After three weeks of ferocious bombardments, after so much suffering on the part of innocent civilians, most of whom consider themselves the faithful of the Orthodox Church, the patriarch of Moscow has not said a word in their defense. Instead he makes loud political statements accusing those countries that provide the means of defense to the Ukrainian people of somehow provoking or prolonging the war.

To make his arguments more “credible,” the patriarch focused the attention of his flock on the proliferation of gay pride parades that supposedly are a “test to enter the club of these powerful countries.” But he has said not a single word about innocent victims of the Russian air and artillery attacks, not a word of consolation for those whose houses and lives were cruelly destroyed.

This is what happens when the church preaches not the Gospel, but state ideology; when the value, significance and dignity of a human being vanishes before the shadow of a “great culture”; when the obligation of political authorities to serve the needs of their people is replaced by an insatiable desire to satisfy their own interests at the cost of the governed; when personal responsibility gives way to exaggerated national pride and reality to nicely decorated mental illusions.

After three weeks of ferocious bombardments, after so much suffering on the part of innocent civilians, the patriarch of Moscow has not said a word in their defense

The concept of the “Russian world” is often defined by the representatives of the Russian elite, especially by Patriarch Kirill and Mr. Putin, as the “Holy Rus,” a transnational “Russian civilization.” It includes the nations of Russia, Ukraine and Belarus, as well as territory occupied by ethnic Russians and Russian speakers all over the world.

According to this ideology, the “Russian world” has one political center in Moscow and one spiritual center in Kyiv, with one Russian language as a means of communication and the propagation of Russian culture. The Russian Orthodox Church is its single dominant religious institution, and the patriarch of Moscow its primary religious leader, now acting in a complete spiritual symphony with the president of Russia, the political leader of this vast social, spiritual and cultural realm.

Russian leaders position the collective West as an opponent to this political and spiritual civilization, arguing that Western “liberalism,” “globalization,” “militant secularism” and “gay pride parades” are its antitheses. The “Russian world” has been used throughout the past decades as an ideological cover for the high degree of social injustice in Russia, to prevent citizens from sympathizing with Western democratic institutions and to legitimize the imperialistic ambitions of the Russian political establishment. State propaganda based on the tenets of this ideology have for years distorted citizens’ perception of reality by describing anything and everything that would stand against the autocratic regime of Mr. Putin as “Nazi” or “fascist.”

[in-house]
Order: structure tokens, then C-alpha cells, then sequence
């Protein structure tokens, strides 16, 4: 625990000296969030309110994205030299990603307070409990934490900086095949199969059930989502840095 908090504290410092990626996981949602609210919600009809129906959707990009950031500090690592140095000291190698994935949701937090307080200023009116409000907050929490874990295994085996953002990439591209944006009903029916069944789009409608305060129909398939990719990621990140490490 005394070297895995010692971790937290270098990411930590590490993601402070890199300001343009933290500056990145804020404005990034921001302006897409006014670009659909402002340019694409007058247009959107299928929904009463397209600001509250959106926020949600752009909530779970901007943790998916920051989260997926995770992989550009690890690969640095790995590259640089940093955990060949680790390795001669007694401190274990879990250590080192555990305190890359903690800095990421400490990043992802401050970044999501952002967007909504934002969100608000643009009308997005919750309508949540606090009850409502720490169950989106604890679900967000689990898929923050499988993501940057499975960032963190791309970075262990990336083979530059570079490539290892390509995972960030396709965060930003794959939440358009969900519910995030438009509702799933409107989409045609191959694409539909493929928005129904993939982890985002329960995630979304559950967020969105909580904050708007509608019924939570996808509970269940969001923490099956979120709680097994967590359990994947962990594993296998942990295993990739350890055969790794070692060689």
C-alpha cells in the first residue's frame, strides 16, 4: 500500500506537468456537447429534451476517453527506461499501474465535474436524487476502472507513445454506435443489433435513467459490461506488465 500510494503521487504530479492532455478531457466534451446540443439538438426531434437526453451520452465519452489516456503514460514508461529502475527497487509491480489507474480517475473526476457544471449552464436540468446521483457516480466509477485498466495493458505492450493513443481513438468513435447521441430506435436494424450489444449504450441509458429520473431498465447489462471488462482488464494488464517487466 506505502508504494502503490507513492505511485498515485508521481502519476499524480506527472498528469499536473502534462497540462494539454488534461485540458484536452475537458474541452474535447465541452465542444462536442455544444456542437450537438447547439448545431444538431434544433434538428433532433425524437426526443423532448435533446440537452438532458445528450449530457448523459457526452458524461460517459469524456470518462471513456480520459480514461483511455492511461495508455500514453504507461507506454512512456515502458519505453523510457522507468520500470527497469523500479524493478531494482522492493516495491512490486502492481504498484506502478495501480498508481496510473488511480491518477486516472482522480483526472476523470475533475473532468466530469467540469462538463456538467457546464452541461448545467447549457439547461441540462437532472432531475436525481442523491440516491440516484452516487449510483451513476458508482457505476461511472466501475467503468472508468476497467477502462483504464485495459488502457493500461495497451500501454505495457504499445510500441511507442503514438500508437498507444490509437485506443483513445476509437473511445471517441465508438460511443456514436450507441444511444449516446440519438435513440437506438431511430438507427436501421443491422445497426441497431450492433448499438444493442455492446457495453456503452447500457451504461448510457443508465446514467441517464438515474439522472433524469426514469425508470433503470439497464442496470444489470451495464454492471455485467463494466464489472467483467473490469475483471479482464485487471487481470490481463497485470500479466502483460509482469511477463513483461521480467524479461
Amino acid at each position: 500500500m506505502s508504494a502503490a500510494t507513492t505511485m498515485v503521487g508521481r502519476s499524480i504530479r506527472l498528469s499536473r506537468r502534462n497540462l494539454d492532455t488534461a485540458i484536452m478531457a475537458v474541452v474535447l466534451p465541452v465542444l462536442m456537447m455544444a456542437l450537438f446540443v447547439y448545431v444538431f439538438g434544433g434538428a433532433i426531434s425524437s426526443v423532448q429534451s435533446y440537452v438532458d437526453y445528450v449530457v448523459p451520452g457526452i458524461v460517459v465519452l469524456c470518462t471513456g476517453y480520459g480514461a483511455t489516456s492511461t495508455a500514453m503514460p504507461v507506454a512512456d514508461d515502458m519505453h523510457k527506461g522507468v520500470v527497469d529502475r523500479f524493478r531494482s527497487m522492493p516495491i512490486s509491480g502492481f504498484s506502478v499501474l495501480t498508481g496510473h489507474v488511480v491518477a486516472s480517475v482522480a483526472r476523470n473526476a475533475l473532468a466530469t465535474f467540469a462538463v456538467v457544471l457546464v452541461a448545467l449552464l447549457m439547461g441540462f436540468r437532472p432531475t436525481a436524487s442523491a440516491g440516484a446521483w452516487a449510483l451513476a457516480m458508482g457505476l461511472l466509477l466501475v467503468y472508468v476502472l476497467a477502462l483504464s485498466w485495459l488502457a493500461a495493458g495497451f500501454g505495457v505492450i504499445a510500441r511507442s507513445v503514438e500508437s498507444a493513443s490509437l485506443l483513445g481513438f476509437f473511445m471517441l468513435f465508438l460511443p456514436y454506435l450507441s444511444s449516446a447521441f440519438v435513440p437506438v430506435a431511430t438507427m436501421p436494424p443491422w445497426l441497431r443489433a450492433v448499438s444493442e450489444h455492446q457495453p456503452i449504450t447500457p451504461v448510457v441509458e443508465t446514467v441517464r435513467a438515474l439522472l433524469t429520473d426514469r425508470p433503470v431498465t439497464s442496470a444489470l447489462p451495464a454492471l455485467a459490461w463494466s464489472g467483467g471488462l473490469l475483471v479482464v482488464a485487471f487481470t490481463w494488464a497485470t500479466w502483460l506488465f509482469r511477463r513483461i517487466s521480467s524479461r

The problem with this ideology of the “Russian world” is that it simply doesn’t exist. The Russian war against Ukraine proves this better than anything else. When you see a Russian tank blowing up an elderly man in Mariupol or Russian soldiers killing civilians standing in line for bread in Chernihiv, and when you hear not a single word against this diabolic violence from the spiritual leader of the ”Russian world,” you understand that it simply has nothing to do with spirituality, humanity or reality.

This is what happens when the church preaches not the Gospel, but state ideology; when the value, significance and dignity of a human being vanishes before the shadow of a “great culture.”

When you see Russian bombs destroying Orthodox churches, and Russian-speaking Ukrainian soldiers sacrificing their lives in a courageous fight against the Russian army, and when you listen to Ukrainian mothers who have lost their sons, cursing Russian invadors in Russian, you realize that no spiritual or cultural unity provided by the Russian language or the Russian church really exists.

The “Russian world” appears to be no more than a mental construct, a nicely decorated illusion, cultural cover over a dangerous antihuman political core. It’s a fake.

That bright sparkling star in the cold night sky absorbed my whole attention for a minute. It was a beautiful and peaceful sight, an alternative to the world destroyed by war that I had been living in for some days.

But no matter how peaceful and beautiful it appeared, I know it inhabited a far-off space that was probably not fit for human life. Like the shiny idea of Holy Rus, it was sparkling and appealing, but it offered no safe place for human life to carry on.

People fall prey to illusions. They seek to create a significance that will outlast their lives. A social class, a political nation, a biological race or a cultural identity—all of them may seem bright enough to capture our imagination, offering a belonging to something greater than ourselves. Yet just as bright, remote stars in cold space, these ideologies cannot sustain human life.

We have already experienced this a number of times in this last, bloody century. It looks like we have not learned the lesson yet.

Maybe it’s still not too late.

Correction: Due to an editing error, a previous version of this article stated incorrectly that the town of Volnovakha is near Kyiv.